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Bankrupt Homeowners Cannot Void Liens in Excess of the Value of Their Home

by Kevin Stine, Shareholder

Many times, homeowners are forced into bankruptcy because of dire financial conditions.  In the 1990’s and early 2000’s real estate values were constantly on the rise.  Many homeowners in financial difficulty used these rising values in their homes to obtain second, and even third mortgages to pay off credit cards and other debts.  Then, in the mid 2000’s the real estate values came crashing down to reality.  As a result, many homes became worth half of what they were two years before.

When mortgages came up for refinancing, many banks would not refinance them because the value of the home did not support the balance on the mortgages.  Many times, a homeowner would have a home worth $300,000, secured by a $150,000 first mortgage, a $50,000 second mortgage and a $50,000 third mortgage.  Then, suddenly, the same home became worth $180,000.  Obviously, the third mortgage would have no value to support it.  

In response, many homeowners filed bankruptcy, and attempted to “strip” the lien of the second and third mortgages, claiming that there was no value left in the home for them to be paid. Many banks argued that while there may not be value today, the value of the home may increase in the future, and the homeowner is not entitled to the increased value, but instead, it should go to the bank, since the bank has a valid lien on the home. This issue was finally decided by the US Supreme Court in June, 2015.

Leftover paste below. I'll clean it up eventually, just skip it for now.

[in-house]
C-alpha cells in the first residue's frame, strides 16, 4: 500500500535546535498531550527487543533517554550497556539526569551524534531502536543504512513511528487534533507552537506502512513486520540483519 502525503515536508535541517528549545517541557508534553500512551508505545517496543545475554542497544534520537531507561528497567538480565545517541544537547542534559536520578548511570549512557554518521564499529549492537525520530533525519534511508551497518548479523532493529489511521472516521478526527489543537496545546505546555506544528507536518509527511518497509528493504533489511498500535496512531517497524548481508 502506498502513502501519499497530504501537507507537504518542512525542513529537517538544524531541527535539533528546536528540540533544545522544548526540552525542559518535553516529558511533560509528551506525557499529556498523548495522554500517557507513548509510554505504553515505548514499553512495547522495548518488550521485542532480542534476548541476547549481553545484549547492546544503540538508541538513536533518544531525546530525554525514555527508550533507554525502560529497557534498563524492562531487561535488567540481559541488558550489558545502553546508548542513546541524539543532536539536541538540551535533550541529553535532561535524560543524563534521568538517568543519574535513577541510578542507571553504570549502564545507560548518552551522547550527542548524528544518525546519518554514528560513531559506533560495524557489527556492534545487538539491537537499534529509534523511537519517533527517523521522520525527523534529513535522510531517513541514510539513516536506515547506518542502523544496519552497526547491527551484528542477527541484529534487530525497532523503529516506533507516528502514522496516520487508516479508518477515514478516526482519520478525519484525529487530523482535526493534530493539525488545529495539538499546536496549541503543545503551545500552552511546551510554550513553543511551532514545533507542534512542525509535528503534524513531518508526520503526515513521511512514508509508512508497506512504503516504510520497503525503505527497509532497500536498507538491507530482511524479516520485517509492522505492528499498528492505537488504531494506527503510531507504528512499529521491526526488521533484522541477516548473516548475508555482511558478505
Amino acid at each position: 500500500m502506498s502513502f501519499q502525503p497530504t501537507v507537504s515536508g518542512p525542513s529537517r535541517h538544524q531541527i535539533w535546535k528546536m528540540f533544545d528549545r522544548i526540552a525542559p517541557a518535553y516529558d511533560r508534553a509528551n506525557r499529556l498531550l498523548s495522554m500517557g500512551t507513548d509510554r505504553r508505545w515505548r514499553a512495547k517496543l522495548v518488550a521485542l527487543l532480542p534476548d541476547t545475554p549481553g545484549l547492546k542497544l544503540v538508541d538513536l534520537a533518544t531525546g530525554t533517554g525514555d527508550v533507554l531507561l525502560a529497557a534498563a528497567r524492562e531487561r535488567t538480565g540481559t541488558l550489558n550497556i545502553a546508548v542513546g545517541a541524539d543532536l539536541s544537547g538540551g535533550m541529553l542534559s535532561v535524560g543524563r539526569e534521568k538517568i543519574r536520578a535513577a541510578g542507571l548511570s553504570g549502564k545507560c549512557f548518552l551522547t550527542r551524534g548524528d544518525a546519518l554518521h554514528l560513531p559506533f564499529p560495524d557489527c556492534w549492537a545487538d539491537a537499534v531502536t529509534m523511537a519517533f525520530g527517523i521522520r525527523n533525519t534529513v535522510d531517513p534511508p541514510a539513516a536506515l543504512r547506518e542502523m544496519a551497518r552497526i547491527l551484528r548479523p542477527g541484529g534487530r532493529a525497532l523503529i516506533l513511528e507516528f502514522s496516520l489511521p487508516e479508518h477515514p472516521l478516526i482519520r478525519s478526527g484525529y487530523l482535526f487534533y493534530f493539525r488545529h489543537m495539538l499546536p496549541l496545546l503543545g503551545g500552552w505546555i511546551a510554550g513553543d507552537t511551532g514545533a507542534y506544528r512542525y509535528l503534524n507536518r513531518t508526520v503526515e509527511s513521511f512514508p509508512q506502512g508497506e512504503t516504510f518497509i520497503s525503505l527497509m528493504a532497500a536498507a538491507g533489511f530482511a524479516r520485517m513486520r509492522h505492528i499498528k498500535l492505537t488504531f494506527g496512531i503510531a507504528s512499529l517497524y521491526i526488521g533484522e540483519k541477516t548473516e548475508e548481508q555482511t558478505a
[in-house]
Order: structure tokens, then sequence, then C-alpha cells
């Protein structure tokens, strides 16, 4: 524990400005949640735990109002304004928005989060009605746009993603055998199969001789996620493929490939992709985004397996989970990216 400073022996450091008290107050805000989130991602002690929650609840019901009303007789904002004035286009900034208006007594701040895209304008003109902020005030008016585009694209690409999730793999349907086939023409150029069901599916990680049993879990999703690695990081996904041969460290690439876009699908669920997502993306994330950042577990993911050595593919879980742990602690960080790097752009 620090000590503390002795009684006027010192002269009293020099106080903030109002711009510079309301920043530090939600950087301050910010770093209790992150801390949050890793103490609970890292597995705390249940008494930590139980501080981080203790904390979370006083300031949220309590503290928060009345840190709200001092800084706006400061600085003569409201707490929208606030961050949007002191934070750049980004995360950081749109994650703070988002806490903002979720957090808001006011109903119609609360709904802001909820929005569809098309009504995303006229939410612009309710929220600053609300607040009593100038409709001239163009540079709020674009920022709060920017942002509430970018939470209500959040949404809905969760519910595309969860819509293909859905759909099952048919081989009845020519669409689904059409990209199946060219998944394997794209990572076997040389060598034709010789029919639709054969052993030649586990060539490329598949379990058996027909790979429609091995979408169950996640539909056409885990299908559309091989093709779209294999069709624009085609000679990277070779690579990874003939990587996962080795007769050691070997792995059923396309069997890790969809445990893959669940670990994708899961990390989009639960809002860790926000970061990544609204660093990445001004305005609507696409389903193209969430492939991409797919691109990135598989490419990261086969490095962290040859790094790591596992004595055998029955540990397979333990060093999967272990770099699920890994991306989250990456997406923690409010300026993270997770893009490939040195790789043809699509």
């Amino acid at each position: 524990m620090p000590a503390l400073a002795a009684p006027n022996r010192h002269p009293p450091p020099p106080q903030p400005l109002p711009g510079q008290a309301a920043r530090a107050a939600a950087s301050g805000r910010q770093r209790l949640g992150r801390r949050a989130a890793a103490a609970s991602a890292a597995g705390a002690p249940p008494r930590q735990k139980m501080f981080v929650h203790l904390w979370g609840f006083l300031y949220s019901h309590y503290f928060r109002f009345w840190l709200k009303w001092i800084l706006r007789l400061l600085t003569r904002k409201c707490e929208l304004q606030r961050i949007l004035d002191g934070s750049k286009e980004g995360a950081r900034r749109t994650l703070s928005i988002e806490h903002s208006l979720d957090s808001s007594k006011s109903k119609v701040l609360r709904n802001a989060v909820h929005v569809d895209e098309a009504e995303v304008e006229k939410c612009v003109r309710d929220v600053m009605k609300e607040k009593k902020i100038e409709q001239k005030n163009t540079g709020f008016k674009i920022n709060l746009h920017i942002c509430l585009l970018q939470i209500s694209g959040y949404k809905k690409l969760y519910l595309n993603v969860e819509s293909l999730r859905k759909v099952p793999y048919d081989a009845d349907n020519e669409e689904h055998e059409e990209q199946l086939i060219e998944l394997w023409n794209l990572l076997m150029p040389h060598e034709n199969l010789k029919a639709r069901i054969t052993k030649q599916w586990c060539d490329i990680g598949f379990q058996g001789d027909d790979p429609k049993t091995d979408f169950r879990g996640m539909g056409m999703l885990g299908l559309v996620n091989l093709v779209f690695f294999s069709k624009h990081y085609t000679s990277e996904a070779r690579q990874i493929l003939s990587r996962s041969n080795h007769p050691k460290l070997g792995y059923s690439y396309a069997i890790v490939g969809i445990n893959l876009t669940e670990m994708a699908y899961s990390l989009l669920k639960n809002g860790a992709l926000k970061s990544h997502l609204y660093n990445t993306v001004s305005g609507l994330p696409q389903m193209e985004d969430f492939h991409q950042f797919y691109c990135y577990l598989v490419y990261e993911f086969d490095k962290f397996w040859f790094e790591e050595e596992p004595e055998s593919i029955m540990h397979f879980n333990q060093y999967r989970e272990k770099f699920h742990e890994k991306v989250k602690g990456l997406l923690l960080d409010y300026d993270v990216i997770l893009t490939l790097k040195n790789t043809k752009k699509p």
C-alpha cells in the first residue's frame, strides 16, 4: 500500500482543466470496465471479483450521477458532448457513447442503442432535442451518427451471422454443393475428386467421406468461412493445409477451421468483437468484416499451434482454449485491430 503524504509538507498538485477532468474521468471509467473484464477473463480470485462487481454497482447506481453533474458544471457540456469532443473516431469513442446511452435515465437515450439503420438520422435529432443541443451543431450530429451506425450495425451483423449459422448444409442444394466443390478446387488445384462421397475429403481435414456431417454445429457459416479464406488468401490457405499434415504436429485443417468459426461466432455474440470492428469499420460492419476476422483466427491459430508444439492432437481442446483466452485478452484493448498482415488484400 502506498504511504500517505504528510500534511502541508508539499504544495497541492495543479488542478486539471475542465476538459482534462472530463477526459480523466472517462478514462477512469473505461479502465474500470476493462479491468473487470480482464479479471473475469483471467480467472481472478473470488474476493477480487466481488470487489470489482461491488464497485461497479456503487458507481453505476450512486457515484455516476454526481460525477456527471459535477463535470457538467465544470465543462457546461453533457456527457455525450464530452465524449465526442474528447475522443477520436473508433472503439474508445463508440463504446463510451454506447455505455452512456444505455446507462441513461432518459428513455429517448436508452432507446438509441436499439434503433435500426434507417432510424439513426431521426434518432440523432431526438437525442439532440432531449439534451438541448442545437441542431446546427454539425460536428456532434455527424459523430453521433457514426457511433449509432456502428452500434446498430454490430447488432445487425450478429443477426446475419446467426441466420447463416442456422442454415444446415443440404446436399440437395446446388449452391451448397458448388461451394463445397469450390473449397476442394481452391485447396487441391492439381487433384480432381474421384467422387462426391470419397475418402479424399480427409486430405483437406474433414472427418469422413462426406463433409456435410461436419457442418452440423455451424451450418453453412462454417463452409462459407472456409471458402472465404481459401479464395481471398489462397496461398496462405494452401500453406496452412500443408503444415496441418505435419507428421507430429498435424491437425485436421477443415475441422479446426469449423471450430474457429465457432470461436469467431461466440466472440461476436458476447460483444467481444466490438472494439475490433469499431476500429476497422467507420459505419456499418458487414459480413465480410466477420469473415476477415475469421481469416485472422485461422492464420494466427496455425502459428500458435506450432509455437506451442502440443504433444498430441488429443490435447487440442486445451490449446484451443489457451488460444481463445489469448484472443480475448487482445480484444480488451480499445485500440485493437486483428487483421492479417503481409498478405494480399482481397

The US Supreme Court determined that homeowners could not “strip” liens on their homes, just because there was no value to support the lien as of the date they filed bankruptcy.  Basically, the court determined that any future increase in the value of the home would go to the second mortgage holder and to the third mortgage holder, and not to the homeowner.  

Accordingly, a debtor cannot file a Chapter 7 Bankruptcy, and get rid of junior mortgages on his home, even if there is no value in the home to support to the junior mortgages.

Kevin Stine is a shareholder with MM&R who has 30 years of experience and focuses his practice in banking law, bankruptcy, real estate law, commercial litigation and civil litigation.

Professional Services Disclaimer: Please note that the information presented here is as an educational service, and while it contains information about legal issues, it is not legal advice. No warranty is made regarding the applicability of the information presented to a particular client situation, and the information set forth is not a substitute for original legal research, analysis and drafting for a particular client situation.

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